Fish Tales: Stewart brothers, 81 and 73, try to redeem the maligned pikeminnow

Posted: Wednesday, June 12, 2002

RANGELEY, Colo. (AP) -- Eighty-one-year-old Dale Stewart felt a familiar shiver run up his neck as he hooked a 5-pound Colorado pikeminnow in the White River near here.

''It was quite a thrill,'' said the Vernal resident after a brief fight to land the sleek endangered fish, formerly known as Colorado squawfish or whitefish. It is legal to catch these fish but they must be returned to the river to maintain the population.

Stewart is one of the few people alive who knows what it is like to hook into a large Colorado pikeminnow. In the 1930s he landed one that weighed 26 1/2 pounds near where Ashley Creek flows into the Green River near Vernal.

That is the largest pikeminnow biologists are certain was taken with a fishing rod. There are photos of larger fish strapped to mules and hanging from porches, but there is no record of how they were caught, said Frank Pfeifer, program manager for the Upper Colorado River Endangered Fish Recovery Program. It was common to trap fish in nets in those days.

Dale Stewart and his 73-year-old brother, Max, who holds the record for the second largest pikeminnow -- 25 pounds, were invited to fish for the pikeminnow again Monday by federal biologists who hope to dispel the ''trash fish'' image that many rural Utah residents have of this species.

''These fish have had a bad rep for a long time,'' said Pfeifer. ''You talk to the Stewart brothers and some of the old settlers from the early days, and they used them for food and thought they were a great sport fish. I think if we can get more people catching them we can turn that around.''

The pikeminnow population is increasing slowly and Pfeifer is hopeful there will be enough within five to six years that fishers will be allowed to keep a few.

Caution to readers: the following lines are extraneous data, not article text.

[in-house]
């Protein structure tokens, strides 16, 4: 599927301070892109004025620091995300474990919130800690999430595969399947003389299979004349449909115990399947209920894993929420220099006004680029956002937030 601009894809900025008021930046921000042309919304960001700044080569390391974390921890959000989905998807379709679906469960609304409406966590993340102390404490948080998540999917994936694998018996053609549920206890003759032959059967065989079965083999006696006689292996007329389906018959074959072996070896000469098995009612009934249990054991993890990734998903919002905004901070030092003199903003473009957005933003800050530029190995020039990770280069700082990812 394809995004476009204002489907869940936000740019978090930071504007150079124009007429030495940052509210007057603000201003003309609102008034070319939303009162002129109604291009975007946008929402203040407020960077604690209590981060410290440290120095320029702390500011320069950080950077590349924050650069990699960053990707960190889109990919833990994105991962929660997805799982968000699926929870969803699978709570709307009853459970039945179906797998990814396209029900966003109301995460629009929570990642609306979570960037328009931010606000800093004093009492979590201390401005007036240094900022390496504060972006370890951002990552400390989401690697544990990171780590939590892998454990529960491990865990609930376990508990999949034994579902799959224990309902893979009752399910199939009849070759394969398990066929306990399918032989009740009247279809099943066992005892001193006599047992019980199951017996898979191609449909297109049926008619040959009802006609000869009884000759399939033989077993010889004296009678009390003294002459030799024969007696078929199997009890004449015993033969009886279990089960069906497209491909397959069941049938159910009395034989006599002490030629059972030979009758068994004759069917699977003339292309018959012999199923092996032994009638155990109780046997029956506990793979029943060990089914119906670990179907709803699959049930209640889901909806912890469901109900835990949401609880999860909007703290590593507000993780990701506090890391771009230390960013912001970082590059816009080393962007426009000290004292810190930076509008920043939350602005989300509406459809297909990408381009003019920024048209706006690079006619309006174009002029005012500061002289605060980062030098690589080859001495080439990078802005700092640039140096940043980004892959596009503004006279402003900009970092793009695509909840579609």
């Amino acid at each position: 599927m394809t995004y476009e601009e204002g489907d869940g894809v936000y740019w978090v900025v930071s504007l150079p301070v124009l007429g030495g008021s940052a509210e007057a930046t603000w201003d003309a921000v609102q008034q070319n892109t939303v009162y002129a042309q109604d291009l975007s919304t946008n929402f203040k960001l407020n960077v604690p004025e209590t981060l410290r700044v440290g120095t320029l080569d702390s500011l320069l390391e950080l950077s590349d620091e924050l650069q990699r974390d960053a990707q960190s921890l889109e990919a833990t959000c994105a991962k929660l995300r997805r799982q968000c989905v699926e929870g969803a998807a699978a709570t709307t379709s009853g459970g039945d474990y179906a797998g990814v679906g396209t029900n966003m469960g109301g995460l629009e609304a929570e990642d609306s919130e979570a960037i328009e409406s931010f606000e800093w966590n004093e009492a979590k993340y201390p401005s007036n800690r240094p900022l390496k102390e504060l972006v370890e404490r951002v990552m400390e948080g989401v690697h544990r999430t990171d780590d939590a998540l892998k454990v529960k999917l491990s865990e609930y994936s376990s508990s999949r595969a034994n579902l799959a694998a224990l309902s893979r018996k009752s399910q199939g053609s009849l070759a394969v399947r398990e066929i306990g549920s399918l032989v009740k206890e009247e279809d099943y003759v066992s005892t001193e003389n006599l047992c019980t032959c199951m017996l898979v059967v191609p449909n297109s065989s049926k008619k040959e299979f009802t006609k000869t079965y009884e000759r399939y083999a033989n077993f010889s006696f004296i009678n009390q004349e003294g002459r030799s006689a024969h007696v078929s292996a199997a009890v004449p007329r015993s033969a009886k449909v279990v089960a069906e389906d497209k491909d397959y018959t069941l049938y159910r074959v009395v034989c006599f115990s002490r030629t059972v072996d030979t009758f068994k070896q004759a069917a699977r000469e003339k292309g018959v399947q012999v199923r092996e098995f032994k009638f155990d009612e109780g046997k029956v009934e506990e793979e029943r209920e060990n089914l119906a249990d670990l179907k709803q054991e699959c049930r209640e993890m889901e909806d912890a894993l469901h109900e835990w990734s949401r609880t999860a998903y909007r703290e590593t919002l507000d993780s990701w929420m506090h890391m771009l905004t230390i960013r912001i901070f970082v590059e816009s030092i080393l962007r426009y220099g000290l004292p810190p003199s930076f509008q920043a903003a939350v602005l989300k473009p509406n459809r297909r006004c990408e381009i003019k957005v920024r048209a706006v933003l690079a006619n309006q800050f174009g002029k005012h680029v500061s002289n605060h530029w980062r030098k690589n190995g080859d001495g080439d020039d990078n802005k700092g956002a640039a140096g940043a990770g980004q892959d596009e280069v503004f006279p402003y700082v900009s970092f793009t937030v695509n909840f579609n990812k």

''Man, it would be fun to catch them weekly and take them home for dinner,'' said Max Stewart. He conceded it is hard to recall flavors from so many years ago, but recalled the taste of pikeminnow as ''somewhere between salmon and halibut.''

Fishers can find pikeminnow in the Green River from the several miles below Flaming Gorge Reservoir to Lake Powell; in the Yampa River below Craig, Colo.; and in the White River below the Kenney Reservoir near Rangeley.

They are most easily taken with the type of large artificial lures used to catch walleyes and northern pike, said Pfeifer. They tend to run downriver when hooked and can put up a good fight. When tired out, they usually roll over and are easily landed.

Biologists have seen some pikeminnow as large as 30 pounds during recent studies of the river system, but no one has caught one yet with a fishing rod.

Modern fishermen would have an easier time landing one of these monsters than the Stewarts did in the '30s. Their fishing rods were flexible branches cut from a tamarisk tree with a strong piece of string tied to it. The hook was baited with a large insect found under rocks on the riverbank. When the hooked fish ran downstream, so did the Stewarts to keep the string from snapping.

''When I'd get a good one, I'd have a shiver,'' recalled Dale Stewart. ''It would run up the back of my neck, just zip!''

He said that same feeling returned Monday when he hooked into another pikeminnow. ''They're more fun to catch than a trout because they're bigger.''

The Colorado pikeminnow once was the largest predator in the Colorado River system, growing to six feet in length and weighing more than 80 pounds. They were reported to migrate more than 200 miles up the Green and Colorado rivers and their tributaries to spawn.

But the species was almost wiped out by the construction of dams that disrupted natural flows and blocked the migration routes to spawning sites, and by the introduction of more aggressive nonnative fish.

Biologists recently have seen an increase in the populations. Now they are working with the U.S. Bureau of Reclamation to schedule water releases from Flaming Gorge Reservoir on a more natural cycle to see if more adults can be encouraged to breed and continue the growth.

''We're certainly optimistic that we can get them recovered to where they will be a very viable sport fishery here in the West,'' said Pfeifer.


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